Breast Cancer

Breast cancers usually arise in the inner lining of the small tubes (ducts) that carry milk to the nipple (ductal carcinomas) or in the lobules where milk is made (lobular carcinoma). These tubes and lobules are lined by two types of epithelial cells: luminal (secretory) cells and myoepithelial cells.

Breast cancer is by far the most common cancer in women, with 1.38 million new cases worldwide in 2008, 23% of all cancers. It is over 100 times more common in women than in men (yes men can get it) and it causes nearly 14% of all female cancer deaths. Over the last 30 years mortality has declined, due to contributions from new drugs and more widespread screening mammography, and over 80% of women now live more than five years after diagnosis.  In the UK this X-ray method for the detection of abnormalities is recommended every three years for women between 50 and 70 years of age: from 2012 the age range is to be extended to women between 47 and 73 years.  In the USA the recommendation is that women between 40 and 50 are screened every two years with annual examinations after the age of 50.

Treatment is almost always initially by surgery, either the removal of the tumour and a small amount of adjacent tissue (‘lumpectomy’) or the removal of all the breast tissue (‘mastectomy’).  If the cancer has spread to the lymph nodes in the armpit (axilla), axillary lymph node dissection (removal) can be carried out at the same time.  Prophylactic mastectomy is an option for women at high risk, for example, if they have a family history of the disease and they are carrying a mutation in a pre-disposing gene (e.g., BRCA1).  Adjuvant therapy usually involves radiotherapy and chemotherapy.

New cases/year

World 2008: 1,384,155; USA 2011 (est): 230,620 [male: 2,140, female: 230,480];

UK 2008: 48,034 [male: 341, female: 47,693]


World 2008: 458,503; USA 2011 (est): 39,970 [male: 450, female: 39,520];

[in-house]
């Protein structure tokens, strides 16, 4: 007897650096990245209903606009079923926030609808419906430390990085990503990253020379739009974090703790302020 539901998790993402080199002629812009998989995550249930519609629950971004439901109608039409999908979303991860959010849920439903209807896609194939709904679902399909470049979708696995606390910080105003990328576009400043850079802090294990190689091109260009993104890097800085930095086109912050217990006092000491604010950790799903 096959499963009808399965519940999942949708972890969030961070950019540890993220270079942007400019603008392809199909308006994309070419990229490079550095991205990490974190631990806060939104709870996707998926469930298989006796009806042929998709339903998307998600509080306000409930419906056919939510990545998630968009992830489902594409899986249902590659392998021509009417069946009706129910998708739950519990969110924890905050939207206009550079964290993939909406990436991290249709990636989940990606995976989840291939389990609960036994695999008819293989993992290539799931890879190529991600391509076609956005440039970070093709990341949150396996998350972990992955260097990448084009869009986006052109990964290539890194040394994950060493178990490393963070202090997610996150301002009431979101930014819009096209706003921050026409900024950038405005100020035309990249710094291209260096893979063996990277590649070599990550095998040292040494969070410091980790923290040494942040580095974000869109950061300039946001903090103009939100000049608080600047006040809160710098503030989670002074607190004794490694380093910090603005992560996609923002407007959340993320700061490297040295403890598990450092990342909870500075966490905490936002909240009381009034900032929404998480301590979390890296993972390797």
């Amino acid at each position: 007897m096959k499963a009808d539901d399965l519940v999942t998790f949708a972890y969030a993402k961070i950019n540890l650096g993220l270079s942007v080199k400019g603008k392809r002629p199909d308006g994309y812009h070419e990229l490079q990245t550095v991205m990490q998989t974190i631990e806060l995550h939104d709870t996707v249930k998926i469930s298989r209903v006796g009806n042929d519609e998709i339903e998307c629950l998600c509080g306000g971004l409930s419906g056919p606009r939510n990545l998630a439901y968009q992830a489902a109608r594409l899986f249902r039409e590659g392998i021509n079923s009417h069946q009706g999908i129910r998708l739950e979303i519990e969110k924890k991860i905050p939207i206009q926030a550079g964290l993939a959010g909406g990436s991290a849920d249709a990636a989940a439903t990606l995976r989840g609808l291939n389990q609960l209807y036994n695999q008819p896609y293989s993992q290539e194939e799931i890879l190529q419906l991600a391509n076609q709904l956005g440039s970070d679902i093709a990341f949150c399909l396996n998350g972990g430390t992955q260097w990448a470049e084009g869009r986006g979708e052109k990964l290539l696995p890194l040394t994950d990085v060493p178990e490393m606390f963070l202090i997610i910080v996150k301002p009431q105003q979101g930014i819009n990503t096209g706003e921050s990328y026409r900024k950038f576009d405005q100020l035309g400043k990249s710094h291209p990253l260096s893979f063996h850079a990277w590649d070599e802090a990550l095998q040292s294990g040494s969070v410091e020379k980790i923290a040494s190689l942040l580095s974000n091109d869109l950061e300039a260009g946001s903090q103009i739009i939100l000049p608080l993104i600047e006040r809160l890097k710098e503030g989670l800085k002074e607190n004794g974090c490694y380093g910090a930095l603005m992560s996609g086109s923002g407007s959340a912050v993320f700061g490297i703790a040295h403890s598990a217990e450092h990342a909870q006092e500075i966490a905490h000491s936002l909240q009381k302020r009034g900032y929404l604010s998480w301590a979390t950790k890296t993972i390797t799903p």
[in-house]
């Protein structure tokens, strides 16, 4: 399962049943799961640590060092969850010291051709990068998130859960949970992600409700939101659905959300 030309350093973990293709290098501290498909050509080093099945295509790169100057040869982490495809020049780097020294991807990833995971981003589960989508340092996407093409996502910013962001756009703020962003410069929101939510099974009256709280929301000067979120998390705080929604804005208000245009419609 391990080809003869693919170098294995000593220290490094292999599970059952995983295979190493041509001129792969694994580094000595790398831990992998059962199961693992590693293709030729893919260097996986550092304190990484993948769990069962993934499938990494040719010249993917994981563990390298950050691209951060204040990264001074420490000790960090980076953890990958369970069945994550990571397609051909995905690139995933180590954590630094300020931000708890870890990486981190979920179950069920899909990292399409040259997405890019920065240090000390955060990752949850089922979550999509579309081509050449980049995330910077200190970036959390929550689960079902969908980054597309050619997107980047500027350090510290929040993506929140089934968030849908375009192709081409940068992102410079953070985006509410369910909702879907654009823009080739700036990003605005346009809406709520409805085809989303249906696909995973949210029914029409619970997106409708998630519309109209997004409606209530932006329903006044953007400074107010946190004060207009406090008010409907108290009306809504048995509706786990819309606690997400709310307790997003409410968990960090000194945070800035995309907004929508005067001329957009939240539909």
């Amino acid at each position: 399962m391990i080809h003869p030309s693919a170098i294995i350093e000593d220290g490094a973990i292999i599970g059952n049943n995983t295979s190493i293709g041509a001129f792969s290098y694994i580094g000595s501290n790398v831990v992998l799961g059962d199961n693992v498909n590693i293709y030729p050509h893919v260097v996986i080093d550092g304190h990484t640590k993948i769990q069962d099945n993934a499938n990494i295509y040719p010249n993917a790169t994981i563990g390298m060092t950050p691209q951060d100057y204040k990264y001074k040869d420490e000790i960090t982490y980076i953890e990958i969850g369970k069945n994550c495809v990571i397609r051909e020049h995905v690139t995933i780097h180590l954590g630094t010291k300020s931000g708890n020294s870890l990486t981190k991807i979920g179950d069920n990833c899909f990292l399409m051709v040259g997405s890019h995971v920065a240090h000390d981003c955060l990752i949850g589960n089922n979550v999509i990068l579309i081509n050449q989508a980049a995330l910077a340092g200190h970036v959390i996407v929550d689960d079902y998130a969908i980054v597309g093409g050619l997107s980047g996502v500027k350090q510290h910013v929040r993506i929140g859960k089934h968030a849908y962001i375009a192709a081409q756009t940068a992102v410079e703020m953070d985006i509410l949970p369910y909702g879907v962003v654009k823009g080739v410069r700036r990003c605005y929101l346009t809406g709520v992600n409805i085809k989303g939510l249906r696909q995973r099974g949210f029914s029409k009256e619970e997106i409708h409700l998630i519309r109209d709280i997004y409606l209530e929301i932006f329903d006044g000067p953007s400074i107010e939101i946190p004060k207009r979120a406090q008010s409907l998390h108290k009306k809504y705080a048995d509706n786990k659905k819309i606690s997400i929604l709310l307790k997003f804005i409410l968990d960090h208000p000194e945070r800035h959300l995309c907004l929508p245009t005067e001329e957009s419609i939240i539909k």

UK 2008: 12,116 [male: 69, female: 12,047]

Risk factors Sex (99% female, 1% male; UK: 300 cases/year, 90 deaths).Age: increases with age until menopause when it plateaus.  Four in every five cases aged 50 or over.Race: most common in Caucasians, then African-Americans, Hispanic, Asian Americans.

Family History: about 10% of breast cancers are caused by inherited mutations.

Hormonal status: early menarche and late first full-term pregnancy (longer exposure to estrogen and higher risk).

High breast tissue density (visualised in mammograms).

Obesity: linked to estrogen-dependent breast cancer via increased aromatase expression. The AMP-activated protein kinase (AMPK: a master regulator of energy homeostasis that plays an important role in balancing energy expenditure and the requirement for food intake) regulates aromatase expression and reduced AMPK activity occurs in breast cancer.

Alcohol also increases the risk and physical activity may decrease it.


Most commonly the first symptom is a lump or thickening in an area of the breast.  However, 90% of such abnormalities are benign.  Other symptoms may include change in breast size, lumps in the armpit, bleeding or discharge from the nipple, peau d’orange (orange peel skin) on the breast and weight loss.

Staging TNM tumour staging system is used. For breast cancer the designation Tis (sometimes called ‘stage zero breast cancer’) means carcinoma in situ, which includes ductal carcinoma in situ (DCIS), lobular carcinoma in situ (LCIS: not a true cancer but does carry an increased risk that breast cancer will develop) and Paget’s disease of the nipple. The term in situmeans that cancer cells have not spread from their place of origin. Invasive cancers have spread beyond the lining of the duct or lobule. A sub-set of women with untreated DCIS progress to develop invasive (or infiltrating) ductal carcinoma (IDC).Example: T2, N0, M0 describes a tumour between 2 and 5 cm in diameter that has not spread to lymph nodes or metastasized to distant sites.